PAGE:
Perhaps Eisenstein’s idea was misguided when he made Alexander Nevsky. It’s hard to imagine how the story of Russia’s 13th century folk hero could be made as a parable to the rise of the Third Reich and still work. Such obvious parallels to WWII cheapen the film. Fortunately, the idea to include swastikas on the helmets worn by the invading Teutonic Knights was scrapped. Dating the film would have been just one of the problems brought by that decision.
That Alexander Nevsky is an exquisitely made film cannot be denied. Even in the sound era, Sergei Eisenstein remained a visual maestro. As the film opens, cavalry bones and heads of Norse battleships lay on the shores of the Neva River, haunting remnants of a fierce battle.
Prince Alexander himself (Nikolai Cherkasov) is presented like the legendary hero he is to Russians. Much like Robin Hood is in much English literature, Alexander Nevsky is presented in this Russian film as a physically flawless Prince Valiant, having defeated Swedes, Mongols, and finally the Teutonic Knights from Germany. History gives way to legend and Eisenstein’s movie is more about the nation’s collective dream of Alexander Nevsky than history. There’s nothing inherently wrong with such an approach. It was, after all, the same approach Hollywood took for The Adventures of Robin Hood, released earlier in 1938. The difference here is that Eisenstein, perhaps because he was so bent on making the film a morality tale, treats his subject too heavily, as if the legend of Alexander Nevsky were gospel.
While Eisenstein upholds his reputation to keep his film visually sumptuous, the dialogue is unnatural with forced whimsical metaphors masquerading as fanciful draftsmanship. Many chunks of the film play as a silent, however, indicating that Eisenstein was aware of where his strength as a filmmaker lay.
As a straightforward recounting of Russian lore, even with incongruous parables, Alexander Nevsky works. It’s a classical epic of heroism and nationalism at a time when Russia needed it. As the Vichy was becoming an ever stronger threat, Alexander Nevsky was undoubtedly an effective moral booster.
Does the film still matter today? If one can look past the obvious intent and the one-sided anti-clerical stance of the film, it is an acceptably told fable. What remains fascinating today is the groundbreaking camera work. Who can’t be moved by the image of knights throwing children into the fire or Alexander’s army marching off to war?
As clunky as the WWII metaphors become when the Knights invade Russia, one can start to get a sense of Alexander Nevsky’s influence. The summoning of the war hero by the reluctant people of Novgorod contains the ancestral genes of Troy and the later shots of the devastated village of Pskov are the spiritual parent of a scene in Mulan.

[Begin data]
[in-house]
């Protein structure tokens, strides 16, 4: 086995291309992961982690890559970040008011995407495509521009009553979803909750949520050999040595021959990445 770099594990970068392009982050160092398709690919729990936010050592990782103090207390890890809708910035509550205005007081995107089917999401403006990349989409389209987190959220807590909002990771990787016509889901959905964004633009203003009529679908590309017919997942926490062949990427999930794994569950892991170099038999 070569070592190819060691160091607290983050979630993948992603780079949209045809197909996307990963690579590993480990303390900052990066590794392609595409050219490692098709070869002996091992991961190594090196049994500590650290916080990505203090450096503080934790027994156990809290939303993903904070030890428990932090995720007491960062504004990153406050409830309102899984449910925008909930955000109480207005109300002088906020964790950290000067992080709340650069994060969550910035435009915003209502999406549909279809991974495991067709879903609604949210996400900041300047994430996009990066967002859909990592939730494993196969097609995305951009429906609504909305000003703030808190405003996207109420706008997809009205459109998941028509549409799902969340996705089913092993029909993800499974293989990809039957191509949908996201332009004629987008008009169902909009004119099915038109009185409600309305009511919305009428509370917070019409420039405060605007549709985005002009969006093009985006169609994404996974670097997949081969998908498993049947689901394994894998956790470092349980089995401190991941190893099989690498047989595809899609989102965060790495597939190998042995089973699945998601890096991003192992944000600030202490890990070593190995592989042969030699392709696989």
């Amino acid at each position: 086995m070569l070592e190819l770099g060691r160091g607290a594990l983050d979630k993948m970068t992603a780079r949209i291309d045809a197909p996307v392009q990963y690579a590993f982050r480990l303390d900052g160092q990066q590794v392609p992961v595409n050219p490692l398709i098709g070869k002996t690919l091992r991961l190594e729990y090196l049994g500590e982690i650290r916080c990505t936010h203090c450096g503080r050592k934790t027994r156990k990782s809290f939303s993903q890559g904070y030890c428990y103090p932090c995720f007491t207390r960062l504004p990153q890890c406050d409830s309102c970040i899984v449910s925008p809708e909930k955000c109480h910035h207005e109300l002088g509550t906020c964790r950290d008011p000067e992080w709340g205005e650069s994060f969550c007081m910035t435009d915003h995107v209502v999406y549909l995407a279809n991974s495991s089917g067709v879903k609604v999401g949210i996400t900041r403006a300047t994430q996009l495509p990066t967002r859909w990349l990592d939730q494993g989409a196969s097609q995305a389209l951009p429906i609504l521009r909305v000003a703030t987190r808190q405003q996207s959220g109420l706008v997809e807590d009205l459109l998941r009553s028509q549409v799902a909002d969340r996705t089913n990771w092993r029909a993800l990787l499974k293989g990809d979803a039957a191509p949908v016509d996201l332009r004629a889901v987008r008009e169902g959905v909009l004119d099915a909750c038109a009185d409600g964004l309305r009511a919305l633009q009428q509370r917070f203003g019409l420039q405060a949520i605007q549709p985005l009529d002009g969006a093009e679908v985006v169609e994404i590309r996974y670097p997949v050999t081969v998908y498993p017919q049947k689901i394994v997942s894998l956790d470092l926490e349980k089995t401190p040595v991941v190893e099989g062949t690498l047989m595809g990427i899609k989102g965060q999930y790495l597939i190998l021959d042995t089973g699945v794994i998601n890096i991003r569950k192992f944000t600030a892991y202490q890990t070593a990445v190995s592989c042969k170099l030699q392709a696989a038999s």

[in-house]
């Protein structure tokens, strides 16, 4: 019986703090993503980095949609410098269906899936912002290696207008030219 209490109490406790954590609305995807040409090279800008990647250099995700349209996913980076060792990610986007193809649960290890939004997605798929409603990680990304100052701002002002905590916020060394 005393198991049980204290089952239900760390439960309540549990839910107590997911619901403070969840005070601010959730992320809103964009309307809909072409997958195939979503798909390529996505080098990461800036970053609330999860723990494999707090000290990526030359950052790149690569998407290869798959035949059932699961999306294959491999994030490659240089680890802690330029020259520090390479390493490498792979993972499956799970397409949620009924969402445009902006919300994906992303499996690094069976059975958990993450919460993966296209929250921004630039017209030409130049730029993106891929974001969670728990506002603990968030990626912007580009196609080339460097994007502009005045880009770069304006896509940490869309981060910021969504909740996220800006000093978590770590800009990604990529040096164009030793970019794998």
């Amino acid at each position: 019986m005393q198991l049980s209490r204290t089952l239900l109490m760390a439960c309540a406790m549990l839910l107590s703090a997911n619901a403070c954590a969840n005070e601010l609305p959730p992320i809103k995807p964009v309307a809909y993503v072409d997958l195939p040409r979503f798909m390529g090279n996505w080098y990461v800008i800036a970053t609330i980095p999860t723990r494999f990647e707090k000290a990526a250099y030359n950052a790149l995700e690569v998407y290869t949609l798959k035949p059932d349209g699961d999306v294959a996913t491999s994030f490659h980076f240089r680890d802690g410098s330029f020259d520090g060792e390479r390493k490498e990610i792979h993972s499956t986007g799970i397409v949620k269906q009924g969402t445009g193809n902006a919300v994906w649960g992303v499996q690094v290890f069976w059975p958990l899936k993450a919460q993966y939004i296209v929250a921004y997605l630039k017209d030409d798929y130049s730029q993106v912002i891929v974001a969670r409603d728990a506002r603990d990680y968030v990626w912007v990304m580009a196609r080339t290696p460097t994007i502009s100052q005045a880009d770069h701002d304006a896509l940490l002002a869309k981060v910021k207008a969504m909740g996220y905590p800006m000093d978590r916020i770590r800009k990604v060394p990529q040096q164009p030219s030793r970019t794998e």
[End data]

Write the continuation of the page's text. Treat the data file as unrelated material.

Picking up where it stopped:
Alexander Nevsky fits well into the tradition Hollywood would adopt for its own historical epics. Lavish special effects and striking images coat a simple legend. Most of the film takes place in the battlegrounds by Lake Peipus, and there is a generous amount of effective moments.
As Novgorod prepares for battle, the film puts a face on some of the villagers. Blacksmiths donate armor, shields, and spears. Olga (Vera Ivashova), a young woman of the town, promises to choose a husband based on who returns home from war, her story becoming the micro story of the larger picture. Even the rallying of the townsfolk has its own visual strength. The shot of the Knights praying en masse then starting a rally of their own is also well filmed.
The landscape photography is especially good with its snowy fields, boats half buried in the snow, and the sunset over Lake Peipus. The charge of the Knights is suspenseful and well shot. The carnage itself is impressive as are haunting shots of the dead at the conclusion of war.
The visual legacy of the often brutal battle scenes in Alexander Nevsky cannot be overstated. Practically every war movie since (most notably Saving Private Ryan) owes something to Eisenstein’s work here. His only misstep was accompanying the footage with carnivalesque music. It could have worked if he was going for irony, but he was trying to be rousing. However, this makes it all the more chilling when the fighting starts and the soundtrack suddenly stops.
Alexander Nevsky himself remains a muted figure. Are we supposed to take his monument-like depiction as all we need to know about him in order to keep our interest? What kind of leader was he? What were his personal feelings toward war? Alexander Nevsky is silent on such matters leaving us confused as to who exactly the man we are supposed to be cheering really is. That is why Alexander Nevsky ultimately leaves us as cold as the water in which most of the invading army froze to death when the ice cracked. As stunning as the visuals are, even the shots of the dead, the film is emotionally unmoving.